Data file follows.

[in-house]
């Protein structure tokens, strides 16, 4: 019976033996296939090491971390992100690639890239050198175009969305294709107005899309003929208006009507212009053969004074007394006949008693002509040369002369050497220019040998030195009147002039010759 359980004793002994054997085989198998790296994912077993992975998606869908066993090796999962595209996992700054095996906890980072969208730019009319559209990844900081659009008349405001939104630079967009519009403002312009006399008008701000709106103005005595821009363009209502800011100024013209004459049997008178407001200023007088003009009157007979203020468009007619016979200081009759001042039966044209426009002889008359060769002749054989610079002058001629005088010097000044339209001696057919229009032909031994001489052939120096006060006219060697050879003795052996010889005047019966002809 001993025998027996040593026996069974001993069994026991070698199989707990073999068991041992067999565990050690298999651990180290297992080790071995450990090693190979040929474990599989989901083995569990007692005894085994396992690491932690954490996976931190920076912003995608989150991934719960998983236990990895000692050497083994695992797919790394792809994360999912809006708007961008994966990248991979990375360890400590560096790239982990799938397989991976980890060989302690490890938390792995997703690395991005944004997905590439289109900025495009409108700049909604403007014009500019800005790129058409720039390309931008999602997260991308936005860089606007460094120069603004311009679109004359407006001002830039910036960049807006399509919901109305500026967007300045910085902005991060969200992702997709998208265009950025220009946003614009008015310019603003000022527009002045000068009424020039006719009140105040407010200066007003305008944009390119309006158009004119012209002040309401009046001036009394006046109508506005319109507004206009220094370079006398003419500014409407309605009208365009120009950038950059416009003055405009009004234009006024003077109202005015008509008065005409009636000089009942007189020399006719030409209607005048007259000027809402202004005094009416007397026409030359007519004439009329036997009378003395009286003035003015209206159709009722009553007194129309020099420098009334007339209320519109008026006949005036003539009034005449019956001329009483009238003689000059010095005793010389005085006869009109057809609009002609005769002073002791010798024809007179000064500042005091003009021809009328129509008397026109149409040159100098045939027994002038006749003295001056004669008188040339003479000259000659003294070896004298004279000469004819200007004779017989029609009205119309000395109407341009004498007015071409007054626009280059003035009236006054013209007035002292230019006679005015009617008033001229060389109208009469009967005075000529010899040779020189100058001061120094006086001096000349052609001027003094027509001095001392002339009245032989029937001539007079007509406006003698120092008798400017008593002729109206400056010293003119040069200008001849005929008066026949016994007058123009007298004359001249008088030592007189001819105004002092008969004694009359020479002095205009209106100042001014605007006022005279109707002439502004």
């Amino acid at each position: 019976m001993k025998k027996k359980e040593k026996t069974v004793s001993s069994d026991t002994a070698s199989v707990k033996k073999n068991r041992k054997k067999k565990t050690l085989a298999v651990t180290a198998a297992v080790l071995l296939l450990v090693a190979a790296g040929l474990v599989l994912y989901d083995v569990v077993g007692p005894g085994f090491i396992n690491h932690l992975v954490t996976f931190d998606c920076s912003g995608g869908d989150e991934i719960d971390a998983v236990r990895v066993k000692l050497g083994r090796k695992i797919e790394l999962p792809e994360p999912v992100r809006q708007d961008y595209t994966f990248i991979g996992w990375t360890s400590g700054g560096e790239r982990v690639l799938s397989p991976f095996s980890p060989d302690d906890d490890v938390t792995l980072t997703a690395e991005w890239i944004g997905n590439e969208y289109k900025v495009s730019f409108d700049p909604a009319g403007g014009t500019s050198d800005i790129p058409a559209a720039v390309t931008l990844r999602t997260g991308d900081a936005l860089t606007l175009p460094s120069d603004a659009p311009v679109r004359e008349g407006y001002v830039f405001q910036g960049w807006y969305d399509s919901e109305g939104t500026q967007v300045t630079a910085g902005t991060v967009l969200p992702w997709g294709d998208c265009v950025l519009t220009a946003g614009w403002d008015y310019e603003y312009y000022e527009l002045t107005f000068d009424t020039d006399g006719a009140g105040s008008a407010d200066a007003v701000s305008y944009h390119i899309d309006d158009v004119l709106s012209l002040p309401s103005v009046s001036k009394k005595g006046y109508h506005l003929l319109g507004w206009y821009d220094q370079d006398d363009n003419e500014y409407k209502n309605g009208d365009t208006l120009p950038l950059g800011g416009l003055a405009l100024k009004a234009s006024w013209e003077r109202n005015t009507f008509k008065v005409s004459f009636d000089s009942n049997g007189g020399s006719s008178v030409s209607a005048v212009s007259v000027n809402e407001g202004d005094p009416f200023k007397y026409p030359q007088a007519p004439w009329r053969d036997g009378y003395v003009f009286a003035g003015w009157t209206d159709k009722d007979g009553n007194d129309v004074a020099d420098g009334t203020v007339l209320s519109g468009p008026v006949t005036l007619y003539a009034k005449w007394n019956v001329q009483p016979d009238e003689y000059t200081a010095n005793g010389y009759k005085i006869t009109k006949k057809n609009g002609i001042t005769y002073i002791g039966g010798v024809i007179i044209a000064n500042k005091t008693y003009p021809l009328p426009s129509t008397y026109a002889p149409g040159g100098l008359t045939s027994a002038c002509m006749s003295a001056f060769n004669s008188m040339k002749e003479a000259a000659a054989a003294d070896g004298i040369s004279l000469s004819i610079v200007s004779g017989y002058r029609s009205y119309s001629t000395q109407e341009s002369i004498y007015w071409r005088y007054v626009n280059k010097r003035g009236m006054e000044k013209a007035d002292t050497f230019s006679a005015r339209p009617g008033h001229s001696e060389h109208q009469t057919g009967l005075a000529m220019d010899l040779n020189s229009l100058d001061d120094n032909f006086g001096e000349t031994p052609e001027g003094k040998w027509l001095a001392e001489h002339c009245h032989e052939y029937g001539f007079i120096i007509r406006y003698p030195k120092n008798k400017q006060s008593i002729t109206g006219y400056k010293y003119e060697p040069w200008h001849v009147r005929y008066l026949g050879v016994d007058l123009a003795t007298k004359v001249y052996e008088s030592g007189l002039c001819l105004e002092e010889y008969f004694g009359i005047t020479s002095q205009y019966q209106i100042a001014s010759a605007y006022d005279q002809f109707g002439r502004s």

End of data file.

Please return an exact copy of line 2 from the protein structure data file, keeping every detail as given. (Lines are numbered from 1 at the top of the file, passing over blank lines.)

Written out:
């Protein structure tokens, strides 16, 4: 019976033996296939090491971390992100690639890239050198175009969305294709107005899309003929208006009507212009053969004074007394006949008693002509040369002369050497220019040998030195009147002039010759 359980004793002994054997085989198998790296994912077993992975998606869908066993090796999962595209996992700054095996906890980072969208730019009319559209990844900081659009008349405001939104630079967009519009403002312009006399008008701000709106103005005595821009363009209502800011100024013209004459049997008178407001200023007088003009009157007979203020468009007619016979200081009759001042039966044209426009002889008359060769002749054989610079002058001629005088010097000044339209001696057919229009032909031994001489052939120096006060006219060697050879003795052996010889005047019966002809 001993025998027996040593026996069974001993069994026991070698199989707990073999068991041992067999565990050690298999651990180290297992080790071995450990090693190979040929474990599989989901083995569990007692005894085994396992690491932690954490996976931190920076912003995608989150991934719960998983236990990895000692050497083994695992797919790394792809994360999912809006708007961008994966990248991979990375360890400590560096790239982990799938397989991976980890060989302690490890938390792995997703690395991005944004997905590439289109900025495009409108700049909604403007014009500019800005790129058409720039390309931008999602997260991308936005860089606007460094120069603004311009679109004359407006001002830039910036960049807006399509919901109305500026967007300045910085902005991060969200992702997709998208265009950025220009946003614009008015310019603003000022527009002045000068009424020039006719009140105040407010200066007003305008944009390119309006158009004119012209002040309401009046001036009394006046109508506005319109507004206009220094370079006398003419500014409407309605009208365009120009950038950059416009003055405009009004234009006024003077109202005015008509008065005409009636000089009942007189020399006719030409209607005048007259000027809402202004005094009416007397026409030359007519004439009329036997009378003395009286003035003015209206159709009722009553007194129309020099420098009334007339209320519109008026006949005036003539009034005449019956001329009483009238003689000059010095005793010389005085006869009109057809609009002609005769002073002791010798024809007179000064500042005091003009021809009328129509008397026109149409040159100098045939027994002038006749003295001056004669008188040339003479000259000659003294070896004298004279000469004819200007004779017989029609009205119309000395109407341009004498007015071409007054626009280059003035009236006054013209007035002292230019006679005015009617008033001229060389109208009469009967005075000529010899040779020189100058001061120094006086001096000349052609001027003094027509001095001392002339009245032989029937001539007079007509406006003698120092008798400017008593002729109206400056010293003119040069200008001849005929008066026949016994007058123009007298004359001249008088030592007189001819105004002092008969004694009359020479002095205009209106100042001014605007006022005279109707002439502004």